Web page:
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550,000 dollars. The precarious state of Greece, was then adverted to; and also the necessity of furnishing them, "as commission merchants," with a solid foundation for their present advances, and future disbursements. And it is very plainly intimated, that, unless this be complied with, the frigates will not be suffered to depart.
If, in all the previous transactions, the conduct of the two houses had been unobjectionable, we do not perceive that they could be blamed for declaring they would hold the ships as pledges for their own indemnity. But it surely was incumbent on them, at the moment of making this serious declaration, to give something more than those general estimates; to account for the unexpected delays in their progress; and to show, with some precision of detail, what further sums would be absolutely necessary. The deputies were kept too much in the dark; and if, on the receipt of this letter, they felt astonished and indignant, those impressions could not have been diminished by the two separate letters, dated November 23d, which they soon afterwards received. The Messrs. Howlands, under this date, inform them that one of the frigates was launched on the ISth instant, and that the other would be in eight or ten days, which makes only four months from the time they were commenced. But Mr. Contostavlos reminds us of a joint letter, dated 4th May, in which it is stated that the construction was begun. Either that letter was a misrepresentation, or this an error as to time.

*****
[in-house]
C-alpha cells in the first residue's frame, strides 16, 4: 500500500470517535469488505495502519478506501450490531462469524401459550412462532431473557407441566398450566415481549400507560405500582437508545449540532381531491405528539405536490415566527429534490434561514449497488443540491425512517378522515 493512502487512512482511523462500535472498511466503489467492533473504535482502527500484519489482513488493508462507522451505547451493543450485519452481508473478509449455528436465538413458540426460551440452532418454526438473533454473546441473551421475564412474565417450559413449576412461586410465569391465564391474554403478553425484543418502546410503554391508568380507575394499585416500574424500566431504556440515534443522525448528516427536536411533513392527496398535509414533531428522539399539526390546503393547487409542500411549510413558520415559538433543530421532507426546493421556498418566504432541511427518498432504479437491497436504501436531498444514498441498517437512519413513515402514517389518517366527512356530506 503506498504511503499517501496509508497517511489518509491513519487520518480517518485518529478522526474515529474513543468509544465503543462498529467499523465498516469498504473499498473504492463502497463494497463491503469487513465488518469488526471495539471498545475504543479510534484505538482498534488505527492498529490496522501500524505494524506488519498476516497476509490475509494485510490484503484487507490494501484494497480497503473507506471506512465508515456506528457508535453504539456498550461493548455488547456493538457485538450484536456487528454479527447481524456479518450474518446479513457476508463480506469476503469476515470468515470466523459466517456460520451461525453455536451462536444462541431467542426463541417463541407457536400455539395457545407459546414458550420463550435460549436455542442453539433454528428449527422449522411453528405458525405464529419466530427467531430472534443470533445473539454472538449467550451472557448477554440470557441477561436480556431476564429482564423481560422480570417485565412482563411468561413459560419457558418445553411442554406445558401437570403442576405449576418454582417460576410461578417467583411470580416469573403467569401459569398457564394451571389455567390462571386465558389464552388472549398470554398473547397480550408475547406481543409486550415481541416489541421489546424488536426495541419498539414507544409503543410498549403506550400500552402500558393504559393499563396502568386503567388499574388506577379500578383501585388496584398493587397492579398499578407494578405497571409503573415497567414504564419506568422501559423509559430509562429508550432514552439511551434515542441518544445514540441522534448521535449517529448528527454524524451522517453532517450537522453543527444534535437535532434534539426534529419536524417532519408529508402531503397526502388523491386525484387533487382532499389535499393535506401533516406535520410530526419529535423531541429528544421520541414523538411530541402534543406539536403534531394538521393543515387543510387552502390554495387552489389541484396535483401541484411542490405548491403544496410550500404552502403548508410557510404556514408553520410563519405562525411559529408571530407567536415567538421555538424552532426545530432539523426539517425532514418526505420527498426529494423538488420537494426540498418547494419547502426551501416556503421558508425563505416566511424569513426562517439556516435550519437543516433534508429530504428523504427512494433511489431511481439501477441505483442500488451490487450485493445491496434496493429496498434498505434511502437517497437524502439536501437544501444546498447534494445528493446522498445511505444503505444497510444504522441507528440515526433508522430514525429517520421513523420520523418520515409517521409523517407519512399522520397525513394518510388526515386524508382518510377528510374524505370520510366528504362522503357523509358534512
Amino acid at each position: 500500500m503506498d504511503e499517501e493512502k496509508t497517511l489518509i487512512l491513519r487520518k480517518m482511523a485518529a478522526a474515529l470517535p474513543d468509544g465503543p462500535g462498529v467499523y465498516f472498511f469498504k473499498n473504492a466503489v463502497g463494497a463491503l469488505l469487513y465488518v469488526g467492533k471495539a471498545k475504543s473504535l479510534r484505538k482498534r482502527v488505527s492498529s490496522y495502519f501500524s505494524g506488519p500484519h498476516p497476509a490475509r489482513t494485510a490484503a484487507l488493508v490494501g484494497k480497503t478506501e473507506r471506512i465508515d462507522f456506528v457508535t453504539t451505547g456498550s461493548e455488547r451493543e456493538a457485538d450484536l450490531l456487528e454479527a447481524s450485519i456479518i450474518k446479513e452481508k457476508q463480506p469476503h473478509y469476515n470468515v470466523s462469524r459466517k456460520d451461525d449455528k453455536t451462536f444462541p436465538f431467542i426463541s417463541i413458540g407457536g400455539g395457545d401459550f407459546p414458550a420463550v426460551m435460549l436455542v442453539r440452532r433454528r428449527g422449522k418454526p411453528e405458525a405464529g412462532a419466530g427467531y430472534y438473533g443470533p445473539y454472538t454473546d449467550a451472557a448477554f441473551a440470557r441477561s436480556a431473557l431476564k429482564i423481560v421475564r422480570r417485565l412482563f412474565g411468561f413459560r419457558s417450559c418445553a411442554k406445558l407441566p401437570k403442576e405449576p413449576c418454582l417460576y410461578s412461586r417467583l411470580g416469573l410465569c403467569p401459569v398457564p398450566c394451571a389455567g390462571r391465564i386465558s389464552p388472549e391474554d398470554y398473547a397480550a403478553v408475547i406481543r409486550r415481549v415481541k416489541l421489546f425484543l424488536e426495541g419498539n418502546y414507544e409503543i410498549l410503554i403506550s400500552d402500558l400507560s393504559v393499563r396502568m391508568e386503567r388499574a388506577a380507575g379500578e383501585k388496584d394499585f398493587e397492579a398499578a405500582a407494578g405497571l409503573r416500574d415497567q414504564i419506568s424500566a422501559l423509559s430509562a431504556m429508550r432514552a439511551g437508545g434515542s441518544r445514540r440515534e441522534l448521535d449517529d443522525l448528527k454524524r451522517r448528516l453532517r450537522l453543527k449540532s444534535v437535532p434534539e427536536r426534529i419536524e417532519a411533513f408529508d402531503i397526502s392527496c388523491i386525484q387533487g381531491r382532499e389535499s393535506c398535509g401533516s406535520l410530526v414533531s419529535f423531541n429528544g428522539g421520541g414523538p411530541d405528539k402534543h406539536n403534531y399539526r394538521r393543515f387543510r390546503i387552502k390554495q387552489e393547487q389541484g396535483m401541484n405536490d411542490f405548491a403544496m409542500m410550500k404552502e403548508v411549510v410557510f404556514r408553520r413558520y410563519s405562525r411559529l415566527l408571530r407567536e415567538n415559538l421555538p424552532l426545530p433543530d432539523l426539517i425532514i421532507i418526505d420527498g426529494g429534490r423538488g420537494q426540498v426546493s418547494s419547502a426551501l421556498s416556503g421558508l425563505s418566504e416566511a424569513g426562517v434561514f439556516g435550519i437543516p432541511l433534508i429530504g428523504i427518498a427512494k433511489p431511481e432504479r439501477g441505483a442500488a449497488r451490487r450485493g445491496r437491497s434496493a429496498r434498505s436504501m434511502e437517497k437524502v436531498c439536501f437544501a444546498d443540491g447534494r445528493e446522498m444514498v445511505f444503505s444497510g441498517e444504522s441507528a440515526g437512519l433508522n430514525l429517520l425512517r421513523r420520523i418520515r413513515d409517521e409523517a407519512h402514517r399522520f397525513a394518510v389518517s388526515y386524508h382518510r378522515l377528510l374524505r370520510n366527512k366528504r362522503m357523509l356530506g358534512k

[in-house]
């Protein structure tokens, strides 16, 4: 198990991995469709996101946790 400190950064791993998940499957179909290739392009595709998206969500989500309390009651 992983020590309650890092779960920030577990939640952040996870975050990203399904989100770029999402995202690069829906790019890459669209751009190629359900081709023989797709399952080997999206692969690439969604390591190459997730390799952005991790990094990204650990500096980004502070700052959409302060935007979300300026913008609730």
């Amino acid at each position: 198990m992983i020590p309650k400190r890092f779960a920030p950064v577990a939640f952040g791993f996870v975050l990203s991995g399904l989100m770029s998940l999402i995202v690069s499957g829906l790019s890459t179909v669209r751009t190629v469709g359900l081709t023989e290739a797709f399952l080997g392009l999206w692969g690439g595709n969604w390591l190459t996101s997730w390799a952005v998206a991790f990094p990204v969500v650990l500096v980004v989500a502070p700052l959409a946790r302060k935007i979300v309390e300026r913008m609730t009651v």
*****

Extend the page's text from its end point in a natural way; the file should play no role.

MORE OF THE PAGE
Le Roy, Bayard, & Co. more cheeringly assure them, that both are launched, and advance with a rapidity of which they, (the letter-writers,} had no idea. These inaccuracies might well excite uneasiness; but a more important part of the letters seems to have destroyed all confidence. They are informed that each house has drawn on Messrs. Ricardo for 15,000 pounds sterling.